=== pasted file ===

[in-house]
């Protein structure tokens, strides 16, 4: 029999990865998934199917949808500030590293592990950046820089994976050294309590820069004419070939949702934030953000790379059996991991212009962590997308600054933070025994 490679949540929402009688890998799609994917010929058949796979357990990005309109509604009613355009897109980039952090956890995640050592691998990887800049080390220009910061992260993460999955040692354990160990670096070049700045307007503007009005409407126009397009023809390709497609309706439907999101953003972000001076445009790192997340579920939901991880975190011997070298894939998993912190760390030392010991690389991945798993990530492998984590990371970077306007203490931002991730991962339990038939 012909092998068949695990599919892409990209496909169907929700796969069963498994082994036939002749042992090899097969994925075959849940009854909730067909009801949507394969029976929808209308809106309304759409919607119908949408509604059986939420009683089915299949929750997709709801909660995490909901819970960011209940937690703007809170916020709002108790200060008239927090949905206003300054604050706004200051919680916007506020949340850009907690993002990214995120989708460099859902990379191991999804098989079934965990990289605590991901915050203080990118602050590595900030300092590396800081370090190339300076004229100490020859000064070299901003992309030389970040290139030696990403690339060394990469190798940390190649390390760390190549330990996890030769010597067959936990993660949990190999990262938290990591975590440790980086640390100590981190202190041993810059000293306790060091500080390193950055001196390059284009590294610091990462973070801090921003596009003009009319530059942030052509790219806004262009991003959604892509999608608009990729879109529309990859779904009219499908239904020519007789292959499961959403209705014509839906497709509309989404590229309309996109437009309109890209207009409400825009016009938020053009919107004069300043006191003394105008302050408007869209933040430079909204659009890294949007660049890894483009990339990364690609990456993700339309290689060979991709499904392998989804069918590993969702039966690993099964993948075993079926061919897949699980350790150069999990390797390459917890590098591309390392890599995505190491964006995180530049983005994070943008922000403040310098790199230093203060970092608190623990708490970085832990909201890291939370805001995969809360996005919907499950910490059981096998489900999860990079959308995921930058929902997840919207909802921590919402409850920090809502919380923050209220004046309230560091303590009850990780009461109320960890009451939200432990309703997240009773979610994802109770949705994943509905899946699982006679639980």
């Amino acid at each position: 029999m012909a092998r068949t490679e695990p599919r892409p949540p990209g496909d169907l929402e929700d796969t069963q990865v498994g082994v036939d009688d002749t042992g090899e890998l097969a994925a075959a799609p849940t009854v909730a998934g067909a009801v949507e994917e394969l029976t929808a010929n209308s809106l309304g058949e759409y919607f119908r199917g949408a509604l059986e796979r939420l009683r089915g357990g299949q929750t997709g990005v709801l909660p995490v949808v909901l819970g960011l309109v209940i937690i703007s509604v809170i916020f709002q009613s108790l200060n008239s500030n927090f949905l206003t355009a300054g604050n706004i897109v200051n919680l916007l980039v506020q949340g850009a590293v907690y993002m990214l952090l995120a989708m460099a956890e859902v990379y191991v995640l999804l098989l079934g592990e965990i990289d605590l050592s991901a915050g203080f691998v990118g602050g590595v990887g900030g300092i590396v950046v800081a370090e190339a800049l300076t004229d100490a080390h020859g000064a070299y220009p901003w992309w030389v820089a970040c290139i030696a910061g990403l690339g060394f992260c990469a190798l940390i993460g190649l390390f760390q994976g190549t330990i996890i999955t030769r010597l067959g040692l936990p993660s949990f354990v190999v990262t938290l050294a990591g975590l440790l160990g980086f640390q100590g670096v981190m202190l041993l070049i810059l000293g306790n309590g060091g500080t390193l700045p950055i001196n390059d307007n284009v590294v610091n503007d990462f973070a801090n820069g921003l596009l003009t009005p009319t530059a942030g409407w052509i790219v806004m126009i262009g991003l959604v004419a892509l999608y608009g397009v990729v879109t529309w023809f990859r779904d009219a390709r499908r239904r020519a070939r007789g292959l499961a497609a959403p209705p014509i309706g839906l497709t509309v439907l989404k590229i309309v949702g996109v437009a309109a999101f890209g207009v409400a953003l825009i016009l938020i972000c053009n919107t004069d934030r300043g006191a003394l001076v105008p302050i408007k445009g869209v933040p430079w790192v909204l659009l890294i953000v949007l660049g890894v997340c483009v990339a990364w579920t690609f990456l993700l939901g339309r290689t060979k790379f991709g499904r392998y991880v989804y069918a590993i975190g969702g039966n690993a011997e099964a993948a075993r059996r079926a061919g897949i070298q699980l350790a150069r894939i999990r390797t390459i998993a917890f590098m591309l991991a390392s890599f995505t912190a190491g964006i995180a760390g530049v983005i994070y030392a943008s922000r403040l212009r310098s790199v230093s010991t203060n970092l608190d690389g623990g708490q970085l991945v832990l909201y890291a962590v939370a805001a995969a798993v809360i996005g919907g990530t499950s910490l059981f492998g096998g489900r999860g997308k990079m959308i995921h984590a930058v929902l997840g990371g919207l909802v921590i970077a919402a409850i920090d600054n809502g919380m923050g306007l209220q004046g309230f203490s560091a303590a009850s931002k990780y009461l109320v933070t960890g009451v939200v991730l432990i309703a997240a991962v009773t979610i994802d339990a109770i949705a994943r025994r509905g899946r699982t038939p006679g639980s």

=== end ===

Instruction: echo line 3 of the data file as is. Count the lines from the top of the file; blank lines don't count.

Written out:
């Amino acid at each position: 029999m012909a092998r068949t490679e695990p599919r892409p949540p990209g496909d169907l929402e929700d796969t069963q990865v498994g082994v036939d009688d002749t042992g090899e890998l097969a994925a075959a799609p849940t009854v909730a998934g067909a009801v949507e994917e394969l029976t929808a010929n209308s809106l309304g058949e759409y919607f119908r199917g949408a509604l059986e796979r939420l009683r089915g357990g299949q929750t997709g990005v709801l909660p995490v949808v909901l819970g960011l309109v209940i937690i703007s509604v809170i916020f709002q009613s108790l200060n008239s500030n927090f949905l206003t355009a300054g604050n706004i897109v200051n919680l916007l980039v506020q949340g850009a590293v907690y993002m990214l952090l995120a989708m460099a956890e859902v990379y191991v995640l999804l098989l079934g592990e965990i990289d605590l050592s991901a915050g203080f691998v990118g602050g590595v990887g900030g300092i590396v950046v800081a370090e190339a800049l300076t004229d100490a080390h020859g000064a070299y220009p901003w992309w030389v820089a970040c290139i030696a910061g990403l690339g060394f992260c990469a190798l940390i993460g190649l390390f760390q994976g190549t330990i996890i999955t030769r010597l067959g040692l936990p993660s949990f354990v190999v990262t938290l050294a990591g975590l440790l160990g980086f640390q100590g670096v981190m202190l041993l070049i810059l000293g306790n309590g060091g500080t390193l700045p950055i001196n390059d307007n284009v590294v610091n503007d990462f973070a801090n820069g921003l596009l003009t009005p009319t530059a942030g409407w052509i790219v806004m126009i262009g991003l959604v004419a892509l999608y608009g397009v990729v879109t529309w023809f990859r779904d009219a390709r499908r239904r020519a070939r007789g292959l499961a497609a959403p209705p014509i309706g839906l497709t509309v439907l989404k590229i309309v949702g996109v437009a309109a999101f890209g207009v409400a953003l825009i016009l938020i972000c053009n919107t004069d934030r300043g006191a003394l001076v105008p302050i408007k445009g869209v933040p430079w790192v909204l659009l890294i953000v949007l660049g890894v997340c483009v990339a990364w579920t690609f990456l993700l939901g339309r290689t060979k790379f991709g499904r392998y991880v989804y069918a590993i975190g969702g039966n690993a011997e099964a993948a075993r059996r079926a061919g897949i070298q699980l350790a150069r894939i999990r390797t390459i998993a917890f590098m591309l991991a390392s890599f995505t912190a190491g964006i995180a760390g530049v983005i994070y030392a943008s922000r403040l212009r310098s790199v230093s010991t203060n970092l608190d690389g623990g708490q970085l991945v832990l909201y890291a962590v939370a805001a995969a798993v809360i996005g919907g990530t499950s910490l059981f492998g096998g489900r999860g997308k990079m959308i995921h984590a930058v929902l997840g990371g919207l909802v921590i970077a919402a409850i920090d600054n809502g919380m923050g306007l209220q004046g309230f203490s560091a303590a009850s931002k990780y009461l109320v933070t960890g009451v939200v991730l432990i309703a997240a991962v009773t979610i994802d339990a109770i949705a994943r025994r509905g899946r699982t038939p006679g639980s």